And in a move that has outraged activists and politicians, hunters have been posting videos of the brutal killings on the internet.

Most of the videos obtained by 7.30 were too distressing to broadcast.

Some show feral pigs being grossly mutilated before being re-released into forests and hunters using staple guns to close the wounds of their maimed dogs.

One video shows hunters who have caught and trapped a group of wild pigs in the name of training.

Three pigs lie dead while a young feral pig is slowly mauled to death by a pup with minimal protective armour.

The pig-dogging enthusiasts in the video are just some of many that film their kills and post them online for other like-minded hunters to watch and enjoy.

The videos are taken down soon after they are posted, before the authorities have a chance to investigate.

‘Adrenalin rush’

Pig-doggers from around the country pour into the annual Dog A Hog competition, based about 65 kilometres west of Mackay in Queensland.

Most people at the hunt have been at it for 72 hours straight. For Ryan Berrigan, there is nothing better than the thrill of hunting and killing a pig.

Mr Berrigan spends tens of thousands a year on his hobby.

“It’s the best thing since sliced bread when you come across one. When your dog is swinging off a boar, there’s no better feeling that you get,” he said.

“You can put me on any show ride and any Disneyland parks or whatever you got, but it won’t give me the adrenalin that can. Nothing can.”

Hunters admit their dogs might get hurt but say the animals would not take part if they did not enjoy it.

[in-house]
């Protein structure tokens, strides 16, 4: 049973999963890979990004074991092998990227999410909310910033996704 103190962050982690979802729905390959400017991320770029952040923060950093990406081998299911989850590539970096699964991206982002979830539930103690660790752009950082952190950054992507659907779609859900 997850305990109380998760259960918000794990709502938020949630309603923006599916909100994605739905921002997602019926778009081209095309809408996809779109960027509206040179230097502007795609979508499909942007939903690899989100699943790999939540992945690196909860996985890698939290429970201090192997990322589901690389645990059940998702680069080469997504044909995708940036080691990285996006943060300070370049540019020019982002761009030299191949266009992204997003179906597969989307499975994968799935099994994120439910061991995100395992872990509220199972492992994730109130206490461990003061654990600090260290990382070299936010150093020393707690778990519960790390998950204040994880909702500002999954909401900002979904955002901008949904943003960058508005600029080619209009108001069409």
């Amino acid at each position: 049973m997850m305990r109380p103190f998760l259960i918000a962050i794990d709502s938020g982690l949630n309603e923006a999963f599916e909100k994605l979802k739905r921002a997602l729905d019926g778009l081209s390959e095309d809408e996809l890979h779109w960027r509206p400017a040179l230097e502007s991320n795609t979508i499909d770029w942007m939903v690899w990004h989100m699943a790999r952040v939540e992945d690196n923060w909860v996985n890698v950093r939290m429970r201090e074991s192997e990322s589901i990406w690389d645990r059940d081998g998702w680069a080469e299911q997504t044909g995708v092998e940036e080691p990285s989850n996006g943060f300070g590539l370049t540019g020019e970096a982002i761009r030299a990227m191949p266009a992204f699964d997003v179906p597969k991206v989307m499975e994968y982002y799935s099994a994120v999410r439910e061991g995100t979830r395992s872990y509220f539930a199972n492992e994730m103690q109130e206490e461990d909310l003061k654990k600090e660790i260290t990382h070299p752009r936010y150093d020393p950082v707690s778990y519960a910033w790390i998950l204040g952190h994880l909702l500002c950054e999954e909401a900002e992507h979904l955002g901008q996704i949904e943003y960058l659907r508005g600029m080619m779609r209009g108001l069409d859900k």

Hunter Todd Hanson says it is a bigger rush hunting with a dog than using a gun.

“You’ve got to get in there and get amongst them and that. With a gun, you shoot and it’s dead,” he said.

Growing popularity

Pig-dogging is a sport that is drawing more competitors.

Hunter Greg McDaniel points to the size of crowds as an indicator of the sport’s growing popularity, comparing it to fishing.

“Sheilas do it. Sometimes it can gross out sheilas, but there’s plenty of soft blokes out there that get grossed out a bit,” he said.

Pig-dogging even has its own dedicated magazines; for the enthusiast, it is light reading.But it is the material showing up on the internet that concerns responsible hunters like Natalie Watson.

“There are a lot of people out there who don’t treat their dogs real well and that’s the big thing,” she said.

“And that’s where a lot of it comes from – people that abuse their dogs and also abuse the animals they catch, where they tie them up and let their dogs chew them up for hours and stuff like that.

“I have heard of that happening and there are quite a few people out there doing it, but they’re just the ones that spoil it for everyone else.”

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Cruelty to animals: 7 dogs die in fights with wild boars

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LAYYAH: As many as seven dogs died of injuries they suffered during fights with boars during a competition in Layyah on Sunday.

Cash prizes were also awarded to the owners of other dogs and the boars.

One of these, named Shangrila, a bull terrier, was declared the winner of the competition by a panel of judges. Shangrila had defeated a pair of boars to win the competition but later died of the injuries inflicted by the boars. The fight had continued for over half an hour.

Shangrila’s breeder Muhammad Saifuddin was awarded Rs500,000 prize money which he burnt during the ceremony in, what he said was a gesture to honour the dead dog.

He said his love for the dog was above the prize money. “If you love your dog, you don’t make it fight wild boars…moron!”

Cash prizes were also awarded to the owners of other dogs and the boars.